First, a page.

Chronicles of the Heart, Part 43 – progress at last…

Well, as of right now, the toxic beta-blocker, Nebivolol, is out of my system after taking the final fractional dose (0.3mg – ish), at 06.00 today.**

For the first time in a month, I feel almost well. Almost, because my legs and feet are hugely swollen though, after a week of agony, they’re going down again slowly.

Obviously, I still have a lot of ground to make up (and the underlying conditions remain), but at least the light at the end of the tunnel may no longer be an oncoming train…

** Diltiazem, 180mg twice a day, seems to be capable of keeping my tachycardia under control (frankly, I’ll worry about my blood pressure later – one thing at a time). I say “seems” because last night I woke and my heart was going like the clappers – I didn’t dare check it but I’d estimate it around 200bpm – I was vibrating!

If that’s repeated (just once means little – it could have been pushed up by a dream), then clearly I’ll have a problem, but until disproved, I’ll take this as a win.

And as I might have said, there is no point whatsoever in my going back to Arrowe Park Hospital (hi guys!), cardiology OPD in January. I’ve seen two cardiologists so far, one did nothing in 5 months, the other one actually made me a hell of a lot worse. APH would no doubt claim that’s my fault for insisting on Nebivolol, but no it’s bloody not – I was assured that it was safe when, in fact, it was not even remotely safe, for the reasons I’ve already described here and here.

If you have COPD and/or heart failure, I strongly recommend avoiding Nebivolol like the plague – as far as I’m concerned there is no safe, effective, dose in those circumstances – no matter what assurances you might be given.


10 thoughts on “Chronicles of the Heart, Part 43 – progress at last…

    • That’s what I got a copy of my records 18 months ago – absolutely nothing in there I can base a case on, and I doubt anything has changed now.

      More dangerously – are you reading this APH? – there is nothing in there that would usefully inform any future doctor in the event of a readmission.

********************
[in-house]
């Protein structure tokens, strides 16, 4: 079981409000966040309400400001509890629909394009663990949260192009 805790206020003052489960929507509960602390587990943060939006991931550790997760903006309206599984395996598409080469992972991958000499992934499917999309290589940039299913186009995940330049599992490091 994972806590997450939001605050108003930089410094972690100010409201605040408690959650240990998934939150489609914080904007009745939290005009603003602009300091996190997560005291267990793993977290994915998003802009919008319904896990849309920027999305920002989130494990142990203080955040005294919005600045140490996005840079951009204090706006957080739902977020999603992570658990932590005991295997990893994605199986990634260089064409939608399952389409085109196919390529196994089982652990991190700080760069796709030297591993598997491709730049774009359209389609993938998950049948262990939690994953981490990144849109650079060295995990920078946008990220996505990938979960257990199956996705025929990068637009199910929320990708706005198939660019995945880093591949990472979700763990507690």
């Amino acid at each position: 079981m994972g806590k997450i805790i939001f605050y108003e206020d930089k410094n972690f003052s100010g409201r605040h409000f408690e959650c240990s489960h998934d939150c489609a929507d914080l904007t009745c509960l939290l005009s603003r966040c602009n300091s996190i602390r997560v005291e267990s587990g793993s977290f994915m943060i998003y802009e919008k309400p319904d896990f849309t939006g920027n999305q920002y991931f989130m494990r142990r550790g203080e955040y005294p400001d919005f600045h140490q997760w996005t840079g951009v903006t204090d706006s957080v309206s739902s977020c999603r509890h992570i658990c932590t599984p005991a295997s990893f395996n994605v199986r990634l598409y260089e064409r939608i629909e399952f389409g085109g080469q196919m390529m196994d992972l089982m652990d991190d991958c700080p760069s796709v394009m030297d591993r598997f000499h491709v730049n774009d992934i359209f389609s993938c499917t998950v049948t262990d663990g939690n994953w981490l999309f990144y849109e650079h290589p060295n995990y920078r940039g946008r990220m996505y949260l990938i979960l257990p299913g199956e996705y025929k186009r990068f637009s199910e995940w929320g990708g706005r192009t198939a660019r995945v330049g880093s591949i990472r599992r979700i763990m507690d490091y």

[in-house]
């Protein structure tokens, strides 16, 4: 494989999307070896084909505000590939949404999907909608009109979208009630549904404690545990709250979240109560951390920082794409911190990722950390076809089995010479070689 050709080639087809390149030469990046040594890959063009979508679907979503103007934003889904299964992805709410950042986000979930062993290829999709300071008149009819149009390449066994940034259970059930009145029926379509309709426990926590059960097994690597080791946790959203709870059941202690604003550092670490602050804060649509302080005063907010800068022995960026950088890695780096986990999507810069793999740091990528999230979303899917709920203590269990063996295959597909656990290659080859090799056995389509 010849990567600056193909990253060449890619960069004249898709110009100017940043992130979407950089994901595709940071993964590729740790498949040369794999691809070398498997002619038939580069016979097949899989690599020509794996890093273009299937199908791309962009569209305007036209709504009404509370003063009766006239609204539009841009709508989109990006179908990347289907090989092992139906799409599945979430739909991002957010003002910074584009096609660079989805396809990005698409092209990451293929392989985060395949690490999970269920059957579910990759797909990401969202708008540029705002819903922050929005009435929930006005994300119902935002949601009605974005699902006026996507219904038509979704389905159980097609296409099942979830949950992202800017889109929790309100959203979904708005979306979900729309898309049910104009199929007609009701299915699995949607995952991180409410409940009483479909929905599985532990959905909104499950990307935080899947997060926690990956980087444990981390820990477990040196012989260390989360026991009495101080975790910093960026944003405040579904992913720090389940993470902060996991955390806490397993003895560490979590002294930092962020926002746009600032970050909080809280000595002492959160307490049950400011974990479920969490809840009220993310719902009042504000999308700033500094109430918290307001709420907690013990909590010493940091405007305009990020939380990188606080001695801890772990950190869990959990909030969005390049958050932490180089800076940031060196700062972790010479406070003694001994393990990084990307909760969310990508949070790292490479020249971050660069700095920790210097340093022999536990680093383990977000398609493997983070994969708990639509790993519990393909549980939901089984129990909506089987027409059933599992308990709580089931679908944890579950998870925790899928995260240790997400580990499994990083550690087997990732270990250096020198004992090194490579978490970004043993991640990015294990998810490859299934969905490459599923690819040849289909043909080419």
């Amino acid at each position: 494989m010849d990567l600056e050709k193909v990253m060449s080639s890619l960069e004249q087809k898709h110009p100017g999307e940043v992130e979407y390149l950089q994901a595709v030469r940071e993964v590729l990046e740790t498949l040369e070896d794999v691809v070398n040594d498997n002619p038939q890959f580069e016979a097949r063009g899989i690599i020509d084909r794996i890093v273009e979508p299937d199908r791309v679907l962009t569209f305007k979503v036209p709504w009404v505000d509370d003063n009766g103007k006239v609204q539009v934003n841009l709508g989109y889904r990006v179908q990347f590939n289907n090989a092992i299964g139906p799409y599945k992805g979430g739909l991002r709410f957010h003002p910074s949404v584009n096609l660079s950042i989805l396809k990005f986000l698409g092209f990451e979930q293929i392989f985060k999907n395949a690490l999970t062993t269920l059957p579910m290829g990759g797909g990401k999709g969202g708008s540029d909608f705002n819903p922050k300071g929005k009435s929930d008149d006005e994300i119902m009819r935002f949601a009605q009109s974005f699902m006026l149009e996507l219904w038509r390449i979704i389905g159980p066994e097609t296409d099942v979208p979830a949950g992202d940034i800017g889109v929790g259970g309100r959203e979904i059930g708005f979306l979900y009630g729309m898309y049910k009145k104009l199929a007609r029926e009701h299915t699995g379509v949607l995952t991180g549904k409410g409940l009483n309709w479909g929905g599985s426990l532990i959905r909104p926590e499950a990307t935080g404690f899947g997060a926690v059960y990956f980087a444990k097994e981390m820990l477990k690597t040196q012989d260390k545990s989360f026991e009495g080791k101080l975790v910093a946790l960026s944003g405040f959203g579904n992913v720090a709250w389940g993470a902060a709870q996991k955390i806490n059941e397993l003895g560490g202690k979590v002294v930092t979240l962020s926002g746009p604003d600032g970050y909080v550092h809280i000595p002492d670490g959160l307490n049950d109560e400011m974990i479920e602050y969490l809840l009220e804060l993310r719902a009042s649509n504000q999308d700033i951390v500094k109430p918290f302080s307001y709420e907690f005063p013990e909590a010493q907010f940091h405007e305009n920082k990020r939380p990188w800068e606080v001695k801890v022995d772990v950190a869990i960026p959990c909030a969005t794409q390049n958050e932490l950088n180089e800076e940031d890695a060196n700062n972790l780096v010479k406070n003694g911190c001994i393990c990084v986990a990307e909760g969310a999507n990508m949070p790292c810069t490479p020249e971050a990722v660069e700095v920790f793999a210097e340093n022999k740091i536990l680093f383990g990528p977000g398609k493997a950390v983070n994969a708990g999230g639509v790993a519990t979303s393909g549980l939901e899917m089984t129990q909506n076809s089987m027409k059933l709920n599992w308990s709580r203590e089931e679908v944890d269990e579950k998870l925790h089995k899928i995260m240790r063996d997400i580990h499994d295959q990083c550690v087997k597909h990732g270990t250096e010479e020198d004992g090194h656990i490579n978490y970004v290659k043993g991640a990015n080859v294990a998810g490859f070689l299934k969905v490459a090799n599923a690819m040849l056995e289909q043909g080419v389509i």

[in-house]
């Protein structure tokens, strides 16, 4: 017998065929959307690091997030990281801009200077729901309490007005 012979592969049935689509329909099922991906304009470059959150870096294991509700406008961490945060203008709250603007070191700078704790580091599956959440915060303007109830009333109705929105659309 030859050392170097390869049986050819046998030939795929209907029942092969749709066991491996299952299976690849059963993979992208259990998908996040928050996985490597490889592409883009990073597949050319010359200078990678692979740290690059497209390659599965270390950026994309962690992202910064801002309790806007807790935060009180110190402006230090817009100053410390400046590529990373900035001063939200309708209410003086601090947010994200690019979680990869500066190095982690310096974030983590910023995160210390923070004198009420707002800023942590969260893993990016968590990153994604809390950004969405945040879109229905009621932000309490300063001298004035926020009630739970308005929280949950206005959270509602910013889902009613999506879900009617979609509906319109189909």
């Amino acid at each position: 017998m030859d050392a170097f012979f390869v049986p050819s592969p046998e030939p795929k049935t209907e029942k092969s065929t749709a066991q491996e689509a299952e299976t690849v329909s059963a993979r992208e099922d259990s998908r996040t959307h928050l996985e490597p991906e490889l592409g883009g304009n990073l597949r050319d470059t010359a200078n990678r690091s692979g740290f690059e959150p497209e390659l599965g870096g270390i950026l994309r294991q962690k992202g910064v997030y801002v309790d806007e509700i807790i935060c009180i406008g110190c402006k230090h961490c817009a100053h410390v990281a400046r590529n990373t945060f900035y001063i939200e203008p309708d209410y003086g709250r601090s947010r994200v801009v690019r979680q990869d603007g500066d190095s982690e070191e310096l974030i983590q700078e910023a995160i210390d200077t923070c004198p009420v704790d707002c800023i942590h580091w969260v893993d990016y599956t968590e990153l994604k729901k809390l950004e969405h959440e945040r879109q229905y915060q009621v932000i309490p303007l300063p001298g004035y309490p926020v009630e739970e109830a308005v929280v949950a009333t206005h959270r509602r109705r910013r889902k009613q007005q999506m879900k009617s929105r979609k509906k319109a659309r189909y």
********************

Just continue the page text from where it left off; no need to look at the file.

As I said a year ago, Arrowe Park Hospital’s record-keeping is so slipshod I have little doubt it has put lives in danger – if, indeed, it hasn’t actually cost lives.

    • Cheers, Bev.

      Thing is, though, suppose I was an average, know-sod-all, trust-the-doctor, type of patient, I’d probably be dead by now, or at the very least seriously ill in hospital (and no-one would know why because my records are rubbish).

      And yet all APH can do is whine about what I’m writing about them – never a thought of addressing the cause.

      • You know, if my Dad (who had COPD and heart failure) was still alive, and was given the meds you had been given, he would have taken them happily. If I had told him that they were bad for him, or even if he read your blog, he would have still taken whatever his doctors gave him. He was that average, know-sod-all, trust-the-doctor, type of patient, as is my Mum.

      • It’s scary that’s for sure. APH have the audacity to complain about your blog, they say the truth hurts. Seriously though their treatment or lack of treatment for you is unprofessional, dangerous and criminal the list goes on.

        • True, but on the plus side, self-medication (telling my GP what I need), is actually working. I feel, if not “well” then at least functional, and 100% better than I felt a week ago when still taking Nebivolol, which I managed to stop without provoking a crisis.

          The oedema in my legs and feet is diminishing – though not as fast as it developed!

          I still have the option of going back on Losartan if I have to – it’s not fun but it’s not in the same universe as Nebivolol when it comes to causing problems.

          As for APH (I know I’ve said this, but not everyone reads every post/comment), I wrote to them pointing out that not liking what I was saying about them was no justification for asking me to take posts down, or change them, and they needed to be more specific about what exactly they objected to, and by the way, how about removing the cause of my complaints, not bitching at me?

          That was two weeks ago – no reply.

  1. Reading the comments here my husband and I went to the hospital in March and the specialist there told him he had only 6 months to live .i was livid because my husband has heart failure diabetes , kidney failure and it goes on but i know having worked in the community that he is no way on his last legs………according to the specialist he has 1 month left to live……they have turned off his ICD [saving money]……then our GP came to see my husband two weeks ago and said no way was my husband any where near death in fact he said he was writing to the hospital and was going to tell them.but my husband believes everything a doctor tells him.i doctor myself because i have been given wrong drugs now i check them out

    • No doctor can say with that degree of certainty how long anyone has – life isn’t that neat and tidy. Statistically, I have less than 6 months, but statistics are fuzzy things with a huge degree of variation – I could have weeks, or a year or more. No way of knowing til it happens.

      Sounds like a hospital to avoid though.

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